Jack Peat on TLE’s story so far
“While Jack Peat reports a far more balanced article concerning the failings of the Football League and not just Leeds bashing it doesn’t cover up the inept report from one of his journalists which is why it had so many replies. If this is some sort of half-hearted attempt of an apology for the aforementioned report it doesn’t come close.” – Steve
Perception is a funny thing in publishing. When we were a one-man blog nobody really gave a toss about what we said, nor did they kick up much of a fuss when we were a blog sharing platform. But of late we seem to have smashed through some invisible barrier that separates fledgling media types from the big dogs, or dare I say, the mainstream media.
Our transition into a bona fide digital newspaper creates a funny juxtaposition for us. On the one hand I believe our offering is deserving of such stature and we are afforded more opportunities with the kudos that mainstream media brings, but on the other hand we’re still a bedroom publication, and that has its limitations. Time poor, financially strained and resource stretched we don’t have the means of some of our competitors, despite being perceived to be on level footing.
Which has consequences. A recent sports article by one of our contributors was lambasted by Leeds United fans looking for answers from management about why our “journalists” on our “payroll” would write such poorly-researched (I personally believed they missed the point) copy. ‘Steve’ even suggested “TLES should take internal action” over the matter, and several questioned whether we really are bastions of ‘opinion without an agenda’.
Hell hath no fury like a Leeds fan scorned, but here’s the thing, we rely on contributors to keep the site running, and their opinion and our un-biased editorial policy is actually what upholds our standards. But that’s what happens when perceptions change. We don’t have newsrooms, we don’t have a payroll or the budget to send hacks around the country to source interviews, so that we look like we do is actually a massive complement.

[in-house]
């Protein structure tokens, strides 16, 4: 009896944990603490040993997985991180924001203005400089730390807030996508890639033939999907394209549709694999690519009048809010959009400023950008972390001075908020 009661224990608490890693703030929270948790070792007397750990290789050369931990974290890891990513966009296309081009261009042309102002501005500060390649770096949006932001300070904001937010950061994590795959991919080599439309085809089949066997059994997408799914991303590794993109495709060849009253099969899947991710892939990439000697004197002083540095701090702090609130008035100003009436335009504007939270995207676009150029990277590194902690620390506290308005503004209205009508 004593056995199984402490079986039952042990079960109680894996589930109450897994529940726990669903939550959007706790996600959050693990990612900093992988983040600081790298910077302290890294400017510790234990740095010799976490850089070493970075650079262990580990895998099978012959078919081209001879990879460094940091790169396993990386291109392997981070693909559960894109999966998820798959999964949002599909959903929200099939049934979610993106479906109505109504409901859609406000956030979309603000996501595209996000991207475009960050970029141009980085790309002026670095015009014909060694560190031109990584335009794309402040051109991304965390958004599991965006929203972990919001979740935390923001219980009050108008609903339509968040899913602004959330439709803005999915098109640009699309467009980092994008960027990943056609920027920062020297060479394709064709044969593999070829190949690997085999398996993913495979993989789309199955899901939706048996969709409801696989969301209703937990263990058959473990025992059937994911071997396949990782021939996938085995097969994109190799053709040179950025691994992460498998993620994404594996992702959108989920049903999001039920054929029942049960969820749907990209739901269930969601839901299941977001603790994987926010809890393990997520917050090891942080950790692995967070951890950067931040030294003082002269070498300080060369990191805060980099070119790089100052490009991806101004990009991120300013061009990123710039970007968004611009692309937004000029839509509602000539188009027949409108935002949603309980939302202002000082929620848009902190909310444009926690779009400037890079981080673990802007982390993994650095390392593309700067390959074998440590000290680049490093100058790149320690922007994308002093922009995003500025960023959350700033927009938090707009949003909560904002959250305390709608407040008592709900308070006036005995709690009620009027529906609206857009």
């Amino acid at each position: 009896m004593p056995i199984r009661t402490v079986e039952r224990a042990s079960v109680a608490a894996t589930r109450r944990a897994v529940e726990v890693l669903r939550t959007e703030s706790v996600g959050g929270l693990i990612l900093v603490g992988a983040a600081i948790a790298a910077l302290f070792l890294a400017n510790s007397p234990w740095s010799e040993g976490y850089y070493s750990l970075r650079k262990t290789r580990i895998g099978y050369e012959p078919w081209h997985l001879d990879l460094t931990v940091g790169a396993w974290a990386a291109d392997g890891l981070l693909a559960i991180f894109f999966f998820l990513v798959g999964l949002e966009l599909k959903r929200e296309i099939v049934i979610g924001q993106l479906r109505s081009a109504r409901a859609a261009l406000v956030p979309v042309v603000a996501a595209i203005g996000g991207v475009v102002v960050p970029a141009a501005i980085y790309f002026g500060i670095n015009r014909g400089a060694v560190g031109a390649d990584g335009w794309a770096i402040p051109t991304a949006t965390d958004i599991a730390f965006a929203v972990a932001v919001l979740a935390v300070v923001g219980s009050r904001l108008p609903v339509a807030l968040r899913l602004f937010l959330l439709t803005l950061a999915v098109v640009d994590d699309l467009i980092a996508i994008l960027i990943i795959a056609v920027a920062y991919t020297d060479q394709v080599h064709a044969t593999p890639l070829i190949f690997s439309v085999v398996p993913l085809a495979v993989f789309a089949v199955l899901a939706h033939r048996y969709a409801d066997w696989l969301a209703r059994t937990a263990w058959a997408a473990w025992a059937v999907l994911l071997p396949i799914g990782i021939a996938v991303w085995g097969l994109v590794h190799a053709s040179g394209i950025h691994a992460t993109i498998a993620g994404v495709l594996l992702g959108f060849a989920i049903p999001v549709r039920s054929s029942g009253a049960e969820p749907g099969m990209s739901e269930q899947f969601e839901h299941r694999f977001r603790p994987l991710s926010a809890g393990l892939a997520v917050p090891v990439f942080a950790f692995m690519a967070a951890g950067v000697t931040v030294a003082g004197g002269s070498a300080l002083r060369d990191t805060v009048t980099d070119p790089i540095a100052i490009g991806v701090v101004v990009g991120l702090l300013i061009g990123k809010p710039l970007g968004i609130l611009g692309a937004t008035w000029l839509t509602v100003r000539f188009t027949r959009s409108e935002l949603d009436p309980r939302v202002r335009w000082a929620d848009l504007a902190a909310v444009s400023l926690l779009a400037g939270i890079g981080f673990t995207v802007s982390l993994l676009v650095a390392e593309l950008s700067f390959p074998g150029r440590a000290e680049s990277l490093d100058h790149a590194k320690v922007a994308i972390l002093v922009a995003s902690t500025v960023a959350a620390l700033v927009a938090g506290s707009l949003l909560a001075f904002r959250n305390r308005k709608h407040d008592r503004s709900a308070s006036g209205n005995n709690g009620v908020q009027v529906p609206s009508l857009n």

But I’m pleased to say that perceptions of The London Economic are somewhat justified. In terms of traffic we can see up to a quarter of a million people visit the site in any given month and we’ve built new Sports, Lifestyle, Travel, Music, Film and Food pages over the past year. We’re an incorporated company and have established some revenue streams and our current site is by far the most sophisticated we’ve had to date.
Chief behind our success is the people. We have a team of excellent contributors – Pieter Cranenbroek, Elsa Buchanan, Valentina Magri, Jonny Smith, Philip Benton and Gregory Taylor to name a few – and a growing team of sub-editors. Our Sports Editor David de Winter is like a walking Wikipedia (digital similes for a digital platforms) of sporting knowledge, our Film Editor Anna Power seems to have a direct line to Hollywood, Charlotte Hope is integral in a Lifestyle role that’s rather conducive to a glass of wine and the travel bag that is Sky Holmes is producing thoroughly entertaining travel features. Then there’s our CIO Harry Bedford who has built a website befitting of such good content and Joe Mellor, who is as integral to our success today as he was when the idea of setting up this blasted site was first conceived.
So thanks to all our sub editors and writers for making The London Economic what it is. But mainly, thanks to you, our readers, for engaging with our features, sharing our content and spreading the word amongst friends and family. For it’s thanks to our readers that we find ourselves in the position we do today, turning a few heads and changing people’s perceptions.
From all of us at The London Economic, a very Merry Christmas to you all and a happy New Year.